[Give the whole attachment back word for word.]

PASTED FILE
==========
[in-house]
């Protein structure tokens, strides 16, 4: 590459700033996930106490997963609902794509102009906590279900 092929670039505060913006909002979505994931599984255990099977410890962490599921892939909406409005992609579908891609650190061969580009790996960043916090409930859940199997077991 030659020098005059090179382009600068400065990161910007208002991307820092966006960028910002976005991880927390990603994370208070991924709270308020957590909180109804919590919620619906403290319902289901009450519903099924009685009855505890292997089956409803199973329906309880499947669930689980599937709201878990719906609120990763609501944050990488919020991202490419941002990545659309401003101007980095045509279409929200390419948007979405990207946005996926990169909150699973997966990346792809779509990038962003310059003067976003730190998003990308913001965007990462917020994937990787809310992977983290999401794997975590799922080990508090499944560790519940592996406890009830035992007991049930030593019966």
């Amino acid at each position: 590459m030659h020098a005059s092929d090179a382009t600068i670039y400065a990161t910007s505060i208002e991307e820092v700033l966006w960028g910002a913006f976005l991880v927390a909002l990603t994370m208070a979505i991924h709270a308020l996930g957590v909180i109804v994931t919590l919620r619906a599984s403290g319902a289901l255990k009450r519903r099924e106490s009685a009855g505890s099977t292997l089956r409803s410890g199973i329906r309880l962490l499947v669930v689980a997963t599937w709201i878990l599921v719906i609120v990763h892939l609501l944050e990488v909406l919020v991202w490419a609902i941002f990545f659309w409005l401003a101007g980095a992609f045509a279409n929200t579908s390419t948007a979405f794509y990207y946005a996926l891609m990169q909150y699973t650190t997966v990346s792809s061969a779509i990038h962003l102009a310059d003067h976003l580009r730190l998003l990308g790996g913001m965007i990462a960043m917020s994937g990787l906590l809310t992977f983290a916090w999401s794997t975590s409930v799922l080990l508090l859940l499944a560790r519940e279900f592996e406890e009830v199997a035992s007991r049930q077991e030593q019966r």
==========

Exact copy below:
[in-house]
């Protein structure tokens, strides 16, 4: 590459700033996930106490997963609902794509102009906590279900 092929670039505060913006909002979505994931599984255990099977410890962490599921892939909406409005992609579908891609650190061969580009790996960043916090409930859940199997077991 030659020098005059090179382009600068400065990161910007208002991307820092966006960028910002976005991880927390990603994370208070991924709270308020957590909180109804919590919620619906403290319902289901009450519903099924009685009855505890292997089956409803199973329906309880499947669930689980599937709201878990719906609120990763609501944050990488919020991202490419941002990545659309401003101007980095045509279409929200390419948007979405990207946005996926990169909150699973997966990346792809779509990038962003310059003067976003730190998003990308913001965007990462917020994937990787809310992977983290999401794997975590799922080990508090499944560790519940592996406890009830035992007991049930030593019966």
């Amino acid at each position: 590459m030659h020098a005059s092929d090179a382009t600068i670039y400065a990161t910007s505060i208002e991307e820092v700033l966006w960028g910002a913006f976005l991880v927390a909002l990603t994370m208070a979505i991924h709270a308020l996930g957590v909180i109804v994931t919590l919620r619906a599984s403290g319902a289901l255990k009450r519903r099924e106490s009685a009855g505890s099977t292997l089956r409803s410890g199973i329906r309880l962490l499947v669930v689980a997963t599937w709201i878990l599921v719906i609120v990763h892939l609501l944050e990488v909406l919020v991202w490419a609902i941002f990545f659309w409005l401003a101007g980095a992609f045509a279409n929200t579908s390419t948007a979405f794509y990207y946005a996926l891609m990169q909150y699973t650190t997966v990346s792809s061969a779509i990038h962003l102009a310059d003067h976003l580009r730190l998003l990308g790996g913001m965007i990462a960043m917020s994937g990787l906590l809310t992977f983290a916090w999401s794997t975590s409930v799922l080990l508090l859940l499944a560790r519940e279900f592996e406890e009830v199997a035992s007991r049930q077991e030593q019966r």